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A Comparison of Results from Two Sampling Approaches in the South African National HIV Prevalence, Incidence and Behavior Survey, 2012

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Document pages: 10 pages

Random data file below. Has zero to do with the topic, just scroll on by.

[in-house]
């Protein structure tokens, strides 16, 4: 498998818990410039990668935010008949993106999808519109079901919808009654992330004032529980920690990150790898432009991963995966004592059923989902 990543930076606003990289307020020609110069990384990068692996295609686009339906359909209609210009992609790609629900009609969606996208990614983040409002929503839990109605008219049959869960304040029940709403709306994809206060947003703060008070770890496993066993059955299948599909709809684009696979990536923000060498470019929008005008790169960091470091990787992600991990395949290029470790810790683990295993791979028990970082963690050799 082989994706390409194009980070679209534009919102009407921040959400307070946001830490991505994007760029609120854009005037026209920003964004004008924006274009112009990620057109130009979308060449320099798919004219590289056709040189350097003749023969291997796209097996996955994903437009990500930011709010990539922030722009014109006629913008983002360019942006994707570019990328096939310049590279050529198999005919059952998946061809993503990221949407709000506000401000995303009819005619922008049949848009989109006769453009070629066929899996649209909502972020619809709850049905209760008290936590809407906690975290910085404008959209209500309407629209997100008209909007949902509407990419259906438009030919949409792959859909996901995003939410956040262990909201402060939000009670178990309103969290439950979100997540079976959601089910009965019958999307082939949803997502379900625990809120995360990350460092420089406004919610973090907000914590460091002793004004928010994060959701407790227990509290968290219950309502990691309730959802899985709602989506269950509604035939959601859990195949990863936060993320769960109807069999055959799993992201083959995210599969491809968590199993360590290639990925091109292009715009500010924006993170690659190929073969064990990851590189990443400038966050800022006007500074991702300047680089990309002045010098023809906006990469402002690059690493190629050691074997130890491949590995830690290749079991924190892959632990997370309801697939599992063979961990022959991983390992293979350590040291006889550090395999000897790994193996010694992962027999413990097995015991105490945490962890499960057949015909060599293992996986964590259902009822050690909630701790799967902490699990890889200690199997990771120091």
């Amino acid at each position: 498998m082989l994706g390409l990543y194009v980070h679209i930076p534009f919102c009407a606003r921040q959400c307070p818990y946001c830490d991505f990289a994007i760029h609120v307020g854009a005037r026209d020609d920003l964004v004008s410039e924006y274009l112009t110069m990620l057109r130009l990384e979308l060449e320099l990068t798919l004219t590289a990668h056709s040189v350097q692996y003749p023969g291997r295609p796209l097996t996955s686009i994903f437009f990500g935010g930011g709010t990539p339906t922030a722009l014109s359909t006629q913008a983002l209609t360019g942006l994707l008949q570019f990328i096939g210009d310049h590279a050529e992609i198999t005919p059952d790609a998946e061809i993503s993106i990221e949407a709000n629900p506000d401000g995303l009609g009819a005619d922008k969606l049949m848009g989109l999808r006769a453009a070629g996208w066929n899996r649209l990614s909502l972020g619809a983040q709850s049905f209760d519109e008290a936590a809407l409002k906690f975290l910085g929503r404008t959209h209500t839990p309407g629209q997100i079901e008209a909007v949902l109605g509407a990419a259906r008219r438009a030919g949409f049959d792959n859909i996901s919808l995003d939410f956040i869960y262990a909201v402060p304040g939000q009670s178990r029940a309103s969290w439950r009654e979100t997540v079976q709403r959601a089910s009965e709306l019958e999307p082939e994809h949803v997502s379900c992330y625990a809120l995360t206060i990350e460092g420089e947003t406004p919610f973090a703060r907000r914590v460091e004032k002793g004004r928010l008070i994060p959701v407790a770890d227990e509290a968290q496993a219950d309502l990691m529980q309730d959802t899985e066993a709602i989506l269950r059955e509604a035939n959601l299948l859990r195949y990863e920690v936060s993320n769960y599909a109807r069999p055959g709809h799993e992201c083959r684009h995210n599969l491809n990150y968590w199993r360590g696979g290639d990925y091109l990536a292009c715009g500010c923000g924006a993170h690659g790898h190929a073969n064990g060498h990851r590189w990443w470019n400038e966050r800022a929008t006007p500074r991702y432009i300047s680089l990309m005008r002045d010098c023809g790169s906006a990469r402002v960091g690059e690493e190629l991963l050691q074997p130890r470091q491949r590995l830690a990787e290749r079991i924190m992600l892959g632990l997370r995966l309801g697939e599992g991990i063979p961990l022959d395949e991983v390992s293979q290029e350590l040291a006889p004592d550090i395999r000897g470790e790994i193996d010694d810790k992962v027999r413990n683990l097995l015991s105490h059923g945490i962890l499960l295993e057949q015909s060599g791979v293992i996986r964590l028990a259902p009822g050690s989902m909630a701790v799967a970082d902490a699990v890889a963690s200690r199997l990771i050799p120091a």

Abstract: Background: South Africa implements variations of second generation suveilance surveys to monitor human immunodeficiency virus (HIV) epidemic. Objective: This paper compares HIV estimates from two design variations: take all approach and sub-sampling approach to ascertain if any changes in HIV epidemic are due to methodological changes or inherent evolution of the epidemic. Methods: A multi-stage stratified cluster sample of 1000 census enumerator areas was implemented with 15 households systematically sampled within each census enumerator area. In each household, every member was invited to participate (take all approach). To compare to the previous survey designs, a sub-sampling approach of at most four people from each household was implemented by randomly sampling one person from each age group: Results: HIV estimates were comparable with no systematic pattern. Prevalence estimates were slightly higher 12.2 [11.4 - 13.1 ] in the take all compared to 11.6 [10.6 - 12.6 ] in the sub-sampling approach. Estimates from sub-sampling approach were more variable. The design effects in the take all approach were also slightly higher than those obtained in the sub-sampling. The overall synthetic measure of homogeneity for both methods was ρ = 0.10. Conclusion: In conclusion, as the household size increases the number of people living with HIV in each household increases thus increasing intraclass correlation. Similarity of resulting HIV estimates is re-assuring. However, the take all approach is more preferable than sub-sampling approach as it allows for detailed analyses of HIV data such as estimating discordance between sexual partners and parent-child pair.

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